March 31, 2004 Virginia Richard Burnett, 39 Dennis Orbe executed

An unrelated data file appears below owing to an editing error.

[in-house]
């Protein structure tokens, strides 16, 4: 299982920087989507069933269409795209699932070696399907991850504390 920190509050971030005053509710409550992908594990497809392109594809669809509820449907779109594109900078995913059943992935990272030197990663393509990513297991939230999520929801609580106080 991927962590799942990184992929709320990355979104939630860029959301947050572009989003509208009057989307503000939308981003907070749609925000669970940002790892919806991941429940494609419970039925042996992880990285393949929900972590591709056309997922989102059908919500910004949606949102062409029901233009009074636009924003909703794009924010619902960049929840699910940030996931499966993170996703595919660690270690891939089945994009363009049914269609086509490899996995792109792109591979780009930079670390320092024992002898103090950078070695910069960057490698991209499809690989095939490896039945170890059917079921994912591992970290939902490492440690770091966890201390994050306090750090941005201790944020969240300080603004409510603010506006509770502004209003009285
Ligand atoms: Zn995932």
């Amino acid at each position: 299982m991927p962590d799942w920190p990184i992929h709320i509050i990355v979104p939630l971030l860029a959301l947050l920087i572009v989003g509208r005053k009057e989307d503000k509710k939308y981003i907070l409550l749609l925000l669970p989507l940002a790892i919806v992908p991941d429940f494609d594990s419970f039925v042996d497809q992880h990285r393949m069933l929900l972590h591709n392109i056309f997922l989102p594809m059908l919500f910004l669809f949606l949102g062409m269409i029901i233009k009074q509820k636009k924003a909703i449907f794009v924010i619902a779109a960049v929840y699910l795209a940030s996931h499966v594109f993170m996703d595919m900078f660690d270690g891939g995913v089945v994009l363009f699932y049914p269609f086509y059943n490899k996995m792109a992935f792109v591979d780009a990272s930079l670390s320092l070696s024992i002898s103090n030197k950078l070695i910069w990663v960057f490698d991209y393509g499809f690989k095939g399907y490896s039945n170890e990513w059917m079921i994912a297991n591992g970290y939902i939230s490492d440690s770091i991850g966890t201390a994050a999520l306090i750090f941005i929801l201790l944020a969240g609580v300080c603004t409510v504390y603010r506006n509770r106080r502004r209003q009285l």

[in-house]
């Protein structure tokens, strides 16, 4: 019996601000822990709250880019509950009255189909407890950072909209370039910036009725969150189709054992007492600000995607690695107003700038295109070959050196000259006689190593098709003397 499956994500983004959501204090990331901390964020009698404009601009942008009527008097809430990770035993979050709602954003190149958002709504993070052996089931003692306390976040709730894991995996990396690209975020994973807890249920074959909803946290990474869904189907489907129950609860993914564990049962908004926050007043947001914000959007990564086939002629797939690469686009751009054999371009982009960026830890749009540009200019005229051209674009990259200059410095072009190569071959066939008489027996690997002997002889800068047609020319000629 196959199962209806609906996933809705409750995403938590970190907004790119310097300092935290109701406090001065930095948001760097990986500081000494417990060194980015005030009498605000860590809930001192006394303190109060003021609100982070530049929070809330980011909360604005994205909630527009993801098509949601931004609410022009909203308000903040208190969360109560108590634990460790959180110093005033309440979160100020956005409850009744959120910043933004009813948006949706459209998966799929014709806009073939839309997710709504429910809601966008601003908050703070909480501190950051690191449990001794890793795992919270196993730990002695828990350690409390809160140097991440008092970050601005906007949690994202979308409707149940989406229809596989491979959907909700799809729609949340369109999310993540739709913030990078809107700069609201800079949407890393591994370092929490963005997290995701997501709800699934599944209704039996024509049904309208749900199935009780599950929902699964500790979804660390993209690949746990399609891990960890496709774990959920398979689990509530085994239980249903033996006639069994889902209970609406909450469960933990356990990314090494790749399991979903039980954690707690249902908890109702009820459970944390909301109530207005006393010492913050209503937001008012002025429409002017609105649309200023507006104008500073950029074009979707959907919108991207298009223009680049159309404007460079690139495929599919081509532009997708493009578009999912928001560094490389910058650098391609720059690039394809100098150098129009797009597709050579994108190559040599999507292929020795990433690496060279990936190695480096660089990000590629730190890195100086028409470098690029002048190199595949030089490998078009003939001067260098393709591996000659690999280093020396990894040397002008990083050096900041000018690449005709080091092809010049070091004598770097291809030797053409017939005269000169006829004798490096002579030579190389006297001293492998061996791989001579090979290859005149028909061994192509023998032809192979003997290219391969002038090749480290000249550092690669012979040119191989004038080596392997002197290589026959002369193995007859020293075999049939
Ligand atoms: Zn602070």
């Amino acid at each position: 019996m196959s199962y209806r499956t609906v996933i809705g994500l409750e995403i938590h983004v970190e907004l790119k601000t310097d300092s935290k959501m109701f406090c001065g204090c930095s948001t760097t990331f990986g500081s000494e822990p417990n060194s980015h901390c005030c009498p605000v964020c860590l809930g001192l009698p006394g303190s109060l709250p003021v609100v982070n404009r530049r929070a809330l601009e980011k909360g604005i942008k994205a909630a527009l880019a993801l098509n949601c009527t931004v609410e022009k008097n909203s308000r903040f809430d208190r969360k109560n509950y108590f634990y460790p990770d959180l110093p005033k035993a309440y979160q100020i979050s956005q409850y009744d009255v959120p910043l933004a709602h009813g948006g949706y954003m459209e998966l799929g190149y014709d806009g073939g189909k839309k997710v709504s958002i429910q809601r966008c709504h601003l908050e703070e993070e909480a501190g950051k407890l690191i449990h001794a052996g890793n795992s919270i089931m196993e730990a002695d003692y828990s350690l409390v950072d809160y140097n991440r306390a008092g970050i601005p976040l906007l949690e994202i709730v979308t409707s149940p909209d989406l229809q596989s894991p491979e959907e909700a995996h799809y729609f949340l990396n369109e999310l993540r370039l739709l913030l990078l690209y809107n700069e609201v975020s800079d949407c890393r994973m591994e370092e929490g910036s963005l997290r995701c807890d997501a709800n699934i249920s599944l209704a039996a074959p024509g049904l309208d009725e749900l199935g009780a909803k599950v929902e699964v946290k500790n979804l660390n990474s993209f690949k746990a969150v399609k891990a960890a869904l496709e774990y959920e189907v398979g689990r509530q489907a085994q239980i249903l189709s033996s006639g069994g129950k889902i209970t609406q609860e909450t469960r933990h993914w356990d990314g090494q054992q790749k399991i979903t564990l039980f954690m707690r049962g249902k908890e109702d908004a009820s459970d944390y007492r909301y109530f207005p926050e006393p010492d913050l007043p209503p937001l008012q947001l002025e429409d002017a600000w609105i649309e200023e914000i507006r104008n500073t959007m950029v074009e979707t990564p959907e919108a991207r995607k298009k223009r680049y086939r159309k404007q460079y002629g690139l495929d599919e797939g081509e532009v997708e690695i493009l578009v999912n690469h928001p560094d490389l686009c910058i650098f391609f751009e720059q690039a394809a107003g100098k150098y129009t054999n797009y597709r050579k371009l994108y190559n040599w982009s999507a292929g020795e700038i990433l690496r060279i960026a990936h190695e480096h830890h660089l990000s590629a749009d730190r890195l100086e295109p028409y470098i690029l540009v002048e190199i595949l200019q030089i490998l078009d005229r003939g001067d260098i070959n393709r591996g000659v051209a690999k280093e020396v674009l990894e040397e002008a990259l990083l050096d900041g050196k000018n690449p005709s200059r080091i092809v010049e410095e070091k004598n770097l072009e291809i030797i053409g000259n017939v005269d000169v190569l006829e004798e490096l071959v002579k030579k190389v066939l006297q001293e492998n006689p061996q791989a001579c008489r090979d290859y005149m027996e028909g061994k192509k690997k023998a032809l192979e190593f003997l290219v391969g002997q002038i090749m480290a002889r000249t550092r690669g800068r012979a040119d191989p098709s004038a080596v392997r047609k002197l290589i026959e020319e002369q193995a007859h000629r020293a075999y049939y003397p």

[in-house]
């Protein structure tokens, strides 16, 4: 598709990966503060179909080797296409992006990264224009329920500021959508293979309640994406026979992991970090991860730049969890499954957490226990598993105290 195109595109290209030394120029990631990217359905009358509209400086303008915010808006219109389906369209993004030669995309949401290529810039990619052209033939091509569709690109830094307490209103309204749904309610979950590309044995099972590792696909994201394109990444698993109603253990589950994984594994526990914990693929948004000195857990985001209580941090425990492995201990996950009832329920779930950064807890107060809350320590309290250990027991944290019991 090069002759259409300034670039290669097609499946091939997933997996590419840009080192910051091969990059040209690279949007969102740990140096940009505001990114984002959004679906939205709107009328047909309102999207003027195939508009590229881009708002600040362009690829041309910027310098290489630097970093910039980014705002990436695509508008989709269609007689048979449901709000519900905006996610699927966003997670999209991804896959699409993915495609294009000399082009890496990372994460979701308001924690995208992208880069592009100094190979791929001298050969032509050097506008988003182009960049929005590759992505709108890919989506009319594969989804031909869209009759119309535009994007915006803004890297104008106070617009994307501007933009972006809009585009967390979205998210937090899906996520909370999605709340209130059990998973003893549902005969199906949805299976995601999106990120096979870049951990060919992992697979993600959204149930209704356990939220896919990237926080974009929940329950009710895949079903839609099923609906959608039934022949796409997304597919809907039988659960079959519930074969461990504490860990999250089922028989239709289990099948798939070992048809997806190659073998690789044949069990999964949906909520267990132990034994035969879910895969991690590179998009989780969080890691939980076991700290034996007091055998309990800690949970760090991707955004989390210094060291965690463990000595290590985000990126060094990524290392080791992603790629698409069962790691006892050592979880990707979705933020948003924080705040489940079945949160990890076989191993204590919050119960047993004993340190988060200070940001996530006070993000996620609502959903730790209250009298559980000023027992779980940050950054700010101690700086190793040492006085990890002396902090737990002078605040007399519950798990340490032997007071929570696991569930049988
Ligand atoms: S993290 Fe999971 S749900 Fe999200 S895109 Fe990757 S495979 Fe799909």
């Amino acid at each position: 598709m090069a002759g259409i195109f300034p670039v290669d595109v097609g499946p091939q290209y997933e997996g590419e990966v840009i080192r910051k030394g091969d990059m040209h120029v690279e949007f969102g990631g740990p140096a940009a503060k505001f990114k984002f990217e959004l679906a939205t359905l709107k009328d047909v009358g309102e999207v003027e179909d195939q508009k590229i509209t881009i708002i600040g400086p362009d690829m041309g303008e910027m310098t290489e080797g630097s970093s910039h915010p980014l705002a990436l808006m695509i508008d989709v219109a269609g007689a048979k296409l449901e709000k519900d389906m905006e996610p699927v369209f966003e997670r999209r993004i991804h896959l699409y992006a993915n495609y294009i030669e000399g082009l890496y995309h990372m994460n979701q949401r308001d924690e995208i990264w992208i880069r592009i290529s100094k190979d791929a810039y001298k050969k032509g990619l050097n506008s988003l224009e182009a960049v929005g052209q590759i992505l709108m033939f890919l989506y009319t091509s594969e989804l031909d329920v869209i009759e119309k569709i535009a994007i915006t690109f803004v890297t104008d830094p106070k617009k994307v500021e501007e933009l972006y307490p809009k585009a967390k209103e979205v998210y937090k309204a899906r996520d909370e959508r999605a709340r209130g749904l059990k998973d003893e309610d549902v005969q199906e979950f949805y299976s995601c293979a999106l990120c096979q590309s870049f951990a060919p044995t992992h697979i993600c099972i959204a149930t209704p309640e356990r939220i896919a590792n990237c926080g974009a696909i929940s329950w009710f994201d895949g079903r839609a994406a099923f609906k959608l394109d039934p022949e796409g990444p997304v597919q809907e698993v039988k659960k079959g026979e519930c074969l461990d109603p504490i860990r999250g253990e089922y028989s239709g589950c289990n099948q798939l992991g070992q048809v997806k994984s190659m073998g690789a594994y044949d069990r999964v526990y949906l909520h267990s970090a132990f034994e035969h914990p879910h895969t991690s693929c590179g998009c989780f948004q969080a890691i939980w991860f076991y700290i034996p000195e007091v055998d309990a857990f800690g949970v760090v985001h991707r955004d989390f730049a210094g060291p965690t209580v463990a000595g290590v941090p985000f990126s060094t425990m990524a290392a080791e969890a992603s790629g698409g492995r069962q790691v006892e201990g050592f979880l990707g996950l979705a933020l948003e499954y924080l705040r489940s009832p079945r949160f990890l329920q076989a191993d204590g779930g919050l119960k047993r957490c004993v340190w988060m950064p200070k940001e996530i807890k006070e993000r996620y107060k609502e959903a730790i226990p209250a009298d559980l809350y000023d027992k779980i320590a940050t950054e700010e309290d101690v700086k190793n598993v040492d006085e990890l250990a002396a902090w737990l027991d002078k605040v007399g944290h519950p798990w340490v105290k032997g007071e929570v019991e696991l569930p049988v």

In August of 1998, a Yorktown, Virginia jury recommended that Dennis Orbe be put to death for the Jan. 24, 1998 murder of Richard Burnett. The jury of 10 women and 2 men, which had earlier found Orbe guilty of capital murder, deliberated about 4 1/2 hours before reaching the death penalty recommendation. Orbe’s face displayed no emotion. The then 34-year-old Chester man stood with his hands clasped loosely behind his back, and, after the jury’s decision was read, turned and whispered briefly to defense lawyer Andrew Protogyrou. Sitting behind him in the gallery, Orbe’s mother, Brigitt Branch, quietly lifted her hand to her mouth and looked straight ahead. For a moment, silence blanketed the courtroom that earlier had boomed with argument over whether Orbe should die or serve a life prison term for shooting Richard Burnett, 39, during an early morning hold up of the Exxon convenience story in York County, where Richard worked as a night clerk. A videotape, made by the store’s surveillance system and used as evidence in the trial, showed Orbe shooting Richard in the chest and taking money from the cash register. Judge Prentis Smiley set formal sentencing for Oct. 23. In addition to the death penalty, the jury recommended a 60-year-sentence for robbery and 2 firearms counts stemming from the incident. Although defense lawyers presented testimony that Orbe deeply regretted having killed Burnett, Orbe never took the stand to testify at either the trial or the sentencing hearing. The defense lawyers Protogyrou and Damian Horne said their client’s refusal to testify may have forfeited his chance for a life sentence. "I think remorse would have gone a long way," Protogyrou said. Horne, more bluntly, said that "we wanted him to take the stand and beg for his life." He said Orbe was reluctant to confront the jury because he didn’t trust how his emotions would stand up under cross-examination and because "he’s resigned his fate to his maker." Cathy P. Linton, the girlfriend who was living with Burnett at the time of the murder, said the sentence pleased her. "This is what I wanted. I believe a life for a life." Commonwealth’s Attorney Eileen M. Addison praised the jury for deciding that death was an appropriate punishment even though she said the murder "didn’t have the vileness that a lot of these cases do." The jury recommended the death penalty on the grounds that Orbe would pose a continuing threat to society if allowed to live. "It’s a tragic situation all the way around for both families," Addison said, referring to relatives of Orbe and of the man he murdered. "They’re all victims." Orbe murdered Burnett during a 10-day crime rampage between Jan. 21 and Jan. 31 that also included assaults, shootings, break-ins and thefts in Richmond and in Chesterfield and New Kent counties. He has already pleaded guilty to crimes in New Kent and Richmond but still faces trial in Chesterfield. In his closing argument yesterday, Protogyrou asked the jury to consider that Orbe did not have an extensive criminal history and that he lashed out only after alcoholism and a failed marriage made his life go "haywire." Addison said in her closing statement that Burnett’s killing was "a cold-blooded random act of violence done for absolutely no reason whatsoever….The consequences under our law is death, the ultimate punishment for the ultimate crime." UPDATE: Barring a stay from the U.S. Supreme Court, Dennis Orbe will be executed Wednesday night for robbing and murdering a York County convenience store clerk in 1998. Orbe said during a phone interview Monday that he was not aware he was being held only feet from the death chamber in L Building at the Greensville Correctional Center, where his execution is set for 9 p.m. Wednesday. "I’m sure it’s here somewhere," he said. "It’s kind of spooky." Orbe was moved recently to Greensville from death row at the Sussex I State Prison near Waverly. Orbe’s crime was captured on the convenience store’s surveillance tape, which showed that Rick Burnett put up no resistance as Orbe shot him in the chest with a.357-caliber revolver. "I didn’t mean to" shoot Burnett, Orbe said in the interview. On the run during a 10-day crime spree, Orbe said he tried to get gas at the store about 3:30 a.m. on Jan. 24, 1998, but the pump required prepayment before it would operate. He went into the store and brandished the gun at Burnett. "He saw the gun. I said, ‘Give me the… money. I actually cocked the hammer. I told him again, ‘Give me the money.’ "He hesitates. I figured he might be trying to figure out a way to stop me. I reached out to actually point it directly at him. I was shaking. I was as scared as he was, but when I extended the gun it went off. It happened so quickly I was dumbfounded. I seen the hole in his sweater. I panicked. I got the money and got out of there. "I didn’t go in there planning to kill the man." Orbe said he feels remorse for murdering Burnett. "I feel horrible for about it. I’m responsible for taking another man’s life." The slaying was the climax to a series of crimes Orbe committed after he and his wife separated, including abductions and robberies in Richmond and Chesterfield and New Kent counties. "Believe me the only thing I was thinking about was how to kill myself," he said. Asked why he didn’t, Orbe said: "Good question. Maybe I didn’t have the (courage) to." He said Monday that he didn’t want to be executed. "No one wants to die, and I sure don’t," he said. James Burnett told the Daily Press of Newport News that he still misses his younger brother, who was 39 when he was killed. "I’m of two minds," Burnett said of Orbe’s impending execution. "I think, `Hey, you, off the planet! We don’t need you here,’" he said. "But I also think I’d kind of like him to sit and stew about it for longer." Orbe has refused to seek clemency from Gov. Mark R. Warner. "It won’t do any good. I just feel it’s political suicide for him" to grant clemency. Orbe is challenging his execution in court on grounds lethal injection is cruel and unusual punishment. Asked what he thought his chances were of winning a stay, he said: "Not a chance in hell." UPDATE: A man was put to death by injection Wednesday night for robbing and murdering a convenience store clerk. Asked if he wanted to make a final statement, Dennis M. Orbe quietly said no. Orbe was accompanied into the death chamber by his spiritual adviser, a Catholic nun who placed a small wooden cross holding a green plastic Jesus to Orbe’s lips before she retreated to the witness booth. Orbe’s attorney wept silently in the back row of the booth. Orbe was pronounced dead at 9:13 p.m. Other witnesses included York County Commonwealth’s Attorney Eileen M. Addison and sheriff’s Lt. F.T. Lyons, the lead investigator in the case. "I thought about his mother and his family," said Addison, who prosecuted Orbe. "But you still hope it gives some kind of closure to the victim’s family." Said Lyons: "It was sobering, but it’s our criminal justice system at work." He said the execution of Orbe was "morally and biblically just." Surveillance tape showed Orbe shooting clerk Rick Burnett in the chest at a York County convenience store in 1998. The tape showed that Burnett put up no resistance. The slaying was part of a 10-day crime rampage that included abductions, assaults, robberies and break-ins in Richmond and Chesterfield and New Kent counties. The Supreme Court refused last-minute appeals based on Orbe’s argument that lethal injection is cruel and unusual punishment, and Gov. Mark R. Warner declined Orbe’s request to delay the execution.